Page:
Frontier Diary | PostIndependent.com
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Frontier Diary

Willa SoncartyRegistrar, Frontier Historical Society and Museum
Photo Courtesy Frontier Historical Society/SchutteThe Glenwood Springs Boys Band leads a procession of hopeful hunters and baying hunting dogs across the Grand Avenue Bridge, kicking off The First Annual Denver Post-Glenwood Springs Lion Hunt, on March 18, 1928. For four days, hunters scoured the mountains around Glenwood Springs, vying to bag a mountain lion and to win a $50 prize. However, by the end of the hunt, not a single mountain lion had been captured. This lack of success limited the event to a single year.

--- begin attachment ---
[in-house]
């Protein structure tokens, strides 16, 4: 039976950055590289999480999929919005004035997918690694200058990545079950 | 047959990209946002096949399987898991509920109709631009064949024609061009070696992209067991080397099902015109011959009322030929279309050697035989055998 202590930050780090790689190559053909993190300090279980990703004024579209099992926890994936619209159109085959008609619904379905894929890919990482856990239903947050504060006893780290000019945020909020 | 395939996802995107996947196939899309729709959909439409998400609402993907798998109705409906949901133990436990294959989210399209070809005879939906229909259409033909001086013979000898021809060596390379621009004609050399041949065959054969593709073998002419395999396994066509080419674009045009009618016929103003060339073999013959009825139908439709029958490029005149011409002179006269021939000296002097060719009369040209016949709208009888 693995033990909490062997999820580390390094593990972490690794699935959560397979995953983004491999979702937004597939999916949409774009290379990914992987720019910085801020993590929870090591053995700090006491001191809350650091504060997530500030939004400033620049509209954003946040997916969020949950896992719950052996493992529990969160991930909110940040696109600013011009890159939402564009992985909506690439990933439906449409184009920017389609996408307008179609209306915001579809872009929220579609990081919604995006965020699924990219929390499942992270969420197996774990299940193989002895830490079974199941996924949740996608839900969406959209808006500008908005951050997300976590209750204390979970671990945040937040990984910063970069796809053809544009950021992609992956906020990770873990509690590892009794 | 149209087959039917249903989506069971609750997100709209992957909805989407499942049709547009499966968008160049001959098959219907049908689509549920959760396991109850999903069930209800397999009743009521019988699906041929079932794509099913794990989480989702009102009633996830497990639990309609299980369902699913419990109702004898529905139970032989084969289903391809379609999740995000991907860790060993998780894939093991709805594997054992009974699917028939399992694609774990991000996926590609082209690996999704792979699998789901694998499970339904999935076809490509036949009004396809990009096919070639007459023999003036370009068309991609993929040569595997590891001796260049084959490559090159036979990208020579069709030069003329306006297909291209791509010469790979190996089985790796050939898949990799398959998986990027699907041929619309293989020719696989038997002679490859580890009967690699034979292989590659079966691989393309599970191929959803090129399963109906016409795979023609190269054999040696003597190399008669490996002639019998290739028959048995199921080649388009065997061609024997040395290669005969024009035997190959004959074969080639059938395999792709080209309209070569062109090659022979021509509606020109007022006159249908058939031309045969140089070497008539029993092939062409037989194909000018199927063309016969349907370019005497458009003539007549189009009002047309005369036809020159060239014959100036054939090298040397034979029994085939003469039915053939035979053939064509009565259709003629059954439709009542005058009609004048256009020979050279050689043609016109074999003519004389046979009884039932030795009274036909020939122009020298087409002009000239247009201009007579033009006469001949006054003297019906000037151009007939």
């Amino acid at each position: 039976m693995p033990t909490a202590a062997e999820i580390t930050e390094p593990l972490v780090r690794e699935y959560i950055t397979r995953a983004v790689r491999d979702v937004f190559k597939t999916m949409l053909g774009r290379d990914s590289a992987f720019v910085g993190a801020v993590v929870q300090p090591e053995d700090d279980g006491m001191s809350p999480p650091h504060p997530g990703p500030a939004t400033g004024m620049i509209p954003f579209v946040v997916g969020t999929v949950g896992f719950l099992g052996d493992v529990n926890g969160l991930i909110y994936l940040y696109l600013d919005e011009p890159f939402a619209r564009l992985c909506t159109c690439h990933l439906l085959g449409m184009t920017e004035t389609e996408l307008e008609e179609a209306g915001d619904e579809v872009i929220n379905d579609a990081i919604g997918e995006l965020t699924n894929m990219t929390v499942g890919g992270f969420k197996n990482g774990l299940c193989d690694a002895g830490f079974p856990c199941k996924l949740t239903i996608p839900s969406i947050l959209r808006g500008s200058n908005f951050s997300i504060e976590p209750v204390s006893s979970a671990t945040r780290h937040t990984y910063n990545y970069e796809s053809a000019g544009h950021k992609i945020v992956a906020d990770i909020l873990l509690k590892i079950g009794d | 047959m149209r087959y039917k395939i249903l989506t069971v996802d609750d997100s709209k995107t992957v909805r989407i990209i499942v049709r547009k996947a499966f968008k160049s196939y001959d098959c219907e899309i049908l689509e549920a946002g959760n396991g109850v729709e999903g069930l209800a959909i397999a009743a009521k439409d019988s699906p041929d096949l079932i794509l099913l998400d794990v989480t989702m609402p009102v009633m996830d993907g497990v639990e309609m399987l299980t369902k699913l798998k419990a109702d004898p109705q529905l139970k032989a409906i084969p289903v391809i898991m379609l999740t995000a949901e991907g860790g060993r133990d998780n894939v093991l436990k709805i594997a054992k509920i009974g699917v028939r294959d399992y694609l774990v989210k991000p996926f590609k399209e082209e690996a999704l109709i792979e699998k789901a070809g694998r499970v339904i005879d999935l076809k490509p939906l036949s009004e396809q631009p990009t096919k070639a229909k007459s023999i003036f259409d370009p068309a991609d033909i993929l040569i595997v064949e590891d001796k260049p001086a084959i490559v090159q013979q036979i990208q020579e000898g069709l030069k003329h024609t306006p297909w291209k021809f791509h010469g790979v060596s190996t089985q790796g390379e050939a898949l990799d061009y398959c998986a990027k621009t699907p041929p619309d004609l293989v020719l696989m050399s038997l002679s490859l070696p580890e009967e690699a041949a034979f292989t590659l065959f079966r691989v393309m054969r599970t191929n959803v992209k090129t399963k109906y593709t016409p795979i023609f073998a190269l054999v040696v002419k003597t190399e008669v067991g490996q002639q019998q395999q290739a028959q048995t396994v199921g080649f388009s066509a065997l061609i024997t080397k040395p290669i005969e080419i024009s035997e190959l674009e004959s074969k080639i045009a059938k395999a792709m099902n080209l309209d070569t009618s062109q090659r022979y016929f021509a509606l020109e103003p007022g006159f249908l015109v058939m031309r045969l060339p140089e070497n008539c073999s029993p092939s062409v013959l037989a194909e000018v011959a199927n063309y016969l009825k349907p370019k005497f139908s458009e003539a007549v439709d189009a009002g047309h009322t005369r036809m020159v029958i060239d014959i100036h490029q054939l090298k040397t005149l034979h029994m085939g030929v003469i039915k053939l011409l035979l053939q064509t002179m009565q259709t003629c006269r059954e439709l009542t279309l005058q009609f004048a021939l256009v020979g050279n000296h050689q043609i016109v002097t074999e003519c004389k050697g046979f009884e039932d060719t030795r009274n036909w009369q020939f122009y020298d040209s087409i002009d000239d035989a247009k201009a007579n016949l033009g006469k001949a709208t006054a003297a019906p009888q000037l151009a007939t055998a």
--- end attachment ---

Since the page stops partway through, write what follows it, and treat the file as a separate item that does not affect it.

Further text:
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“Everybody get enthusiastic!” That was the rally from the Glenwood Post newspaper on Feb. 16, 1928. M.A. Ellis, representing the Denver Post newspaper, had just outlined plans for the First Annual Denver Post-Glenwood Springs Lion Hunt, to be held that March. Glenwood Springs and the surrounding area would be publicized in ways never before experienced. Ellis stated that the Denver Post would bring to town the “most effecting community advertising ever put forth in the west.” For a few weeks starting in March, experienced guides would escort hopeful hunters through the wilderness in the search for mountain lion. Seven news services would report daily on the hunt’s progress. Additionally, film crews from the Paramount News Co. would capture the images of the hunt as well those images of Glenwood’s scenic surroundings for showing across the country. Local businessmen rallied around the promotion. On March 18, 1928, city officials and members of the Lions Club greeted the press and hunters as they arrived by train. With flags flying and members of the Glenwood Springs Boys Band leading the procession, the visitors were paraded through the streets. The hunters included Jake Borah, hunting guide to President Theodore Roosevelt, and Mrs. Byrd Fuqua. Bringing up the rear of the parade were about 50 baying hunting dogs, all straining their leashes to begin the hunt. Paramount film crews captured the celebration.Immediately after the parade, the hunters made their way into the hills. All were hopeful, but disappointment was soon to set in. By week’s end, only one mountain lion had been tracked, only to be lost. Other hunters found absolutely no sign of a lion. On March 23, as the hunters returned to town, they stated the experience was a wonderful outing, regardless of the fruitless outcome. However, what was to become an annual event and hopefully a boost to tourism for Glenwood Springs never materialized. The hunt’s lack of success limited the Denver Post-Glenwood Springs Lion Hunt to a single year.”Frontier Diary” is provided to the Post Independent by the Frontier Historical Society and Museum, 1001 Colorado Ave., Glenwood Springs. Winter hours are 1-4 p.m. Monday and Thursday through Saturday.


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